Anti-humor is a type of indirect humour that involves the joke-teller delivering something which is deliberately not funny, or lacking in intrinsic meaning. The audience is expecting something humorous, and when this does not happen, the irony itself is of comedic value. Anti-humor is also the basis of various types of pranks and hoaxes.
The most common example of anti-joke is "Why did the chicken cross the road?". This joke is so common that it has passed into regular humour, but it illustrates that punchlines in anti-jokes can achieve their effect by being mundane. Another example is "What do you get when you cross a muffin with chocolate chips?".
In writing, it is common to put a period after the punchline of the anti-joke rather than an exclamation mark to reflect its dry and superficially non-humorous tone. Anti-jokes may rely on deconstruction of the joke, deriving comedy from the unexpected or innapropriate use of technical or circumlocutional language (crossing into meta-joke).
The no soap radio joke, often used as a prank, is a common example of anti-humour.
Another form of anti-joke is commonly called a shaggy dog story after the joke which exemplifies it. It involves telling an extremely long joke with an intricate (and sometimes horribly grisly) back story and surreal or incredibly repetitive plotline, but ending the story with either a weak pun, or abruptly stopping with no punchline at all. Versions of these jokes may take up to several days to tell. The Aristocrats is a particularly gruesome and adult version of this formula.
'Dead body'/'Dead Baby' Jokes
Some anti-jokes are humorous because they involve unexpectedly blunt and graphic punchlines which often referencing death, infacticide and terminal illness. Some examples of these types of jokes are:
- "How many babies does it take to paint a barn?"
- "What did the little boy with no arms or legs get for Christmas?"
- "What's worse than seeing nine dead babies in a trashcan?"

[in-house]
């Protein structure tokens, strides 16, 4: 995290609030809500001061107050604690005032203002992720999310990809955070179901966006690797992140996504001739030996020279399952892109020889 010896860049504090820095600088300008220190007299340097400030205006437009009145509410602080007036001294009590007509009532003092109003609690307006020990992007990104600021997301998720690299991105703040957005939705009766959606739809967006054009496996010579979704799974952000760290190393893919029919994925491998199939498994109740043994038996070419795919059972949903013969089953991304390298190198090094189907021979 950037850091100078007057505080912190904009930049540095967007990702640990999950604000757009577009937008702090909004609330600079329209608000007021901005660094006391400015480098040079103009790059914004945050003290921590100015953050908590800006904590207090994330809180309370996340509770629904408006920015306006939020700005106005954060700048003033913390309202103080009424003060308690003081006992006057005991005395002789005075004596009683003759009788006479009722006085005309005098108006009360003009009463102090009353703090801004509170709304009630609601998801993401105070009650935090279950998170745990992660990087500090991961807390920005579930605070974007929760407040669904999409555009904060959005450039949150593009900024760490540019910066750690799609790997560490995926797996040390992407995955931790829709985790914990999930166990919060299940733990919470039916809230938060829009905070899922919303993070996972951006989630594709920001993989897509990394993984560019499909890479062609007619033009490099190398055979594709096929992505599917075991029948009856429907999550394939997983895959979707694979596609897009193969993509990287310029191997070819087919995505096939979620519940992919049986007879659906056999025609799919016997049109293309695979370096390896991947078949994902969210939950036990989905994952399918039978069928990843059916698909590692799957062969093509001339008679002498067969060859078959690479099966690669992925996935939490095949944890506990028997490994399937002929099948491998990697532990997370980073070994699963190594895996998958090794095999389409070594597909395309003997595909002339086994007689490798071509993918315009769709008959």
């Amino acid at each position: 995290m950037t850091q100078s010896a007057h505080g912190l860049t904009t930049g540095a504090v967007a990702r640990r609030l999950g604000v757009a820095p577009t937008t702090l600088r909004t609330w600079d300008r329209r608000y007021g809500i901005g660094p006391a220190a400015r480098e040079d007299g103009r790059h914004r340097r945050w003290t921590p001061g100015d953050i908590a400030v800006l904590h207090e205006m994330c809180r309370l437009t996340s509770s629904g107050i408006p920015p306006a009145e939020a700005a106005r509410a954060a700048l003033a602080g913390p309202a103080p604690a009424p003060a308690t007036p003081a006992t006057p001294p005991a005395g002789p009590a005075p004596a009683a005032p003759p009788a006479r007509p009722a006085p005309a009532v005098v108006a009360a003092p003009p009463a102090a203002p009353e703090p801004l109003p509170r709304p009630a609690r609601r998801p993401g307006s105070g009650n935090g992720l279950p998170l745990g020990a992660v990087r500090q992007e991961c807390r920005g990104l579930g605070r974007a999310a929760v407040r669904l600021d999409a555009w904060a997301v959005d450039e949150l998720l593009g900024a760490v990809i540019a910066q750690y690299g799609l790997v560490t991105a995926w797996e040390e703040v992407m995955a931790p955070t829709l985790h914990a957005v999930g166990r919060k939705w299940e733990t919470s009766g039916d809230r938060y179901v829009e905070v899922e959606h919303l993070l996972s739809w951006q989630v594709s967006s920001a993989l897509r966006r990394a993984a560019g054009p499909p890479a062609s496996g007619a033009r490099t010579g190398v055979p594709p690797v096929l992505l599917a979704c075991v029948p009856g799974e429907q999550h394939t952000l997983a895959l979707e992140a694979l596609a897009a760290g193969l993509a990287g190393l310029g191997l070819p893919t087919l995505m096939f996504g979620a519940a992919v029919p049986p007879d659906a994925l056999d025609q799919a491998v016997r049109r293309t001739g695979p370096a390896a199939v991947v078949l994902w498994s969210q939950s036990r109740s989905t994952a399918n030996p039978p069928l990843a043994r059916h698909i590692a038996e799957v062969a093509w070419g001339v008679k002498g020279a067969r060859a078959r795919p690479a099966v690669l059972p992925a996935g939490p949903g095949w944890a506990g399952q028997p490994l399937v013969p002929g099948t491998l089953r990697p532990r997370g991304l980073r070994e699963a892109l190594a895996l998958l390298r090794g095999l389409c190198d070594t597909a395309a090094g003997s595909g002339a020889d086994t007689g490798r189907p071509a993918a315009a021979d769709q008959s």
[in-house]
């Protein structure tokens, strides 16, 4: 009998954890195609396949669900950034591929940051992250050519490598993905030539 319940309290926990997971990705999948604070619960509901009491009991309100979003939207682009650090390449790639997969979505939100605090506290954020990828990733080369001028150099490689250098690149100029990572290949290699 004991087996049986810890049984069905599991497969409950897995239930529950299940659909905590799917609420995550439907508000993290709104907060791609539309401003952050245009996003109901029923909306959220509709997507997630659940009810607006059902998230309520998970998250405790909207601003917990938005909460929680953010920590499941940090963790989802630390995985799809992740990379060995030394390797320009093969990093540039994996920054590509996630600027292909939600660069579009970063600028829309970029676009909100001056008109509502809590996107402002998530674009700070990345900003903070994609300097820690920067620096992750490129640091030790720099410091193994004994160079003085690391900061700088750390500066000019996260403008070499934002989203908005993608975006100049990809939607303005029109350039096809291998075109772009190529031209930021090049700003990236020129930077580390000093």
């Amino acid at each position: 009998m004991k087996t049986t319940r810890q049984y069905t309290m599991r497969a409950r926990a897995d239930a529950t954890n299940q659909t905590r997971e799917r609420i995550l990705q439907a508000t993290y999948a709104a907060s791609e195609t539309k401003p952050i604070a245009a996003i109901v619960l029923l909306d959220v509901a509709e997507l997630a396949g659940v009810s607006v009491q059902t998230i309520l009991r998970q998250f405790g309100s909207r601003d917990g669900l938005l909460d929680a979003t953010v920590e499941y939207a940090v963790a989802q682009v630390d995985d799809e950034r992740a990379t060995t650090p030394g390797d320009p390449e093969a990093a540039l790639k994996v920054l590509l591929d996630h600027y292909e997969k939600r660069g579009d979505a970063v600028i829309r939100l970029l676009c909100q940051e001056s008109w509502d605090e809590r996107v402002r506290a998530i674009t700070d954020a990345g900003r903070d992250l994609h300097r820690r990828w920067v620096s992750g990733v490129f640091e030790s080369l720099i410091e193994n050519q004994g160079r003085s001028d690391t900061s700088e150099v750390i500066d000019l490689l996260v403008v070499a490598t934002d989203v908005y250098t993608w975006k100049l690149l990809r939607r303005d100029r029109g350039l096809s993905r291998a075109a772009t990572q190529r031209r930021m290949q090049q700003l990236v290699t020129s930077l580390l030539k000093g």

Anti-Humour in Stand up Comedy
Anti-humor jokes are often associated with exaggeratedly bad stand-up comedians. One legitimately successful stand-up comedian, Andy Kaufman, had his own unique brand of anti-humor, quasi-surrealist acts coupled with performance art.
Jimmy Carr is a British comedian noted for his anti-humour style. He typically tells jokes with a straight face and very precise delivery, and the type of humour appeals mainly to the Jimmy Carr audience.
Subversions of traditional jokes
These anti-jokes relies on using widely known jokes which the audience is likely to have heard before. Instead of ending the joke in the usual humorous way, a mundane substitute is used, resulting in an anticlimax. Some endings that are often used to replace traditional ends of jokes are:
- "Oh, I'm terribly sorry sir, I’ll replace this with a fresh bowl of soup and I’ll have a word with the manager to see if we can deduct a sum from your bills for the inconvenience we have caused you."
- "One is a domestic fowl; the other is an international convention on climate change."
- "Being raped."
Some jokes derive humour from wordplay and puns. They are subverted through substituting the pun with an equivalent phrase with no such linguistic device, creating a cognitive dissonance with the superficial resemblance to the original.
- "When it is half-open."
- "He's a really charismatic person."
Other jokes rely on parts of a joke told in the wrong order or parts of different jokes told together, creating an effect similar to non-sequitur.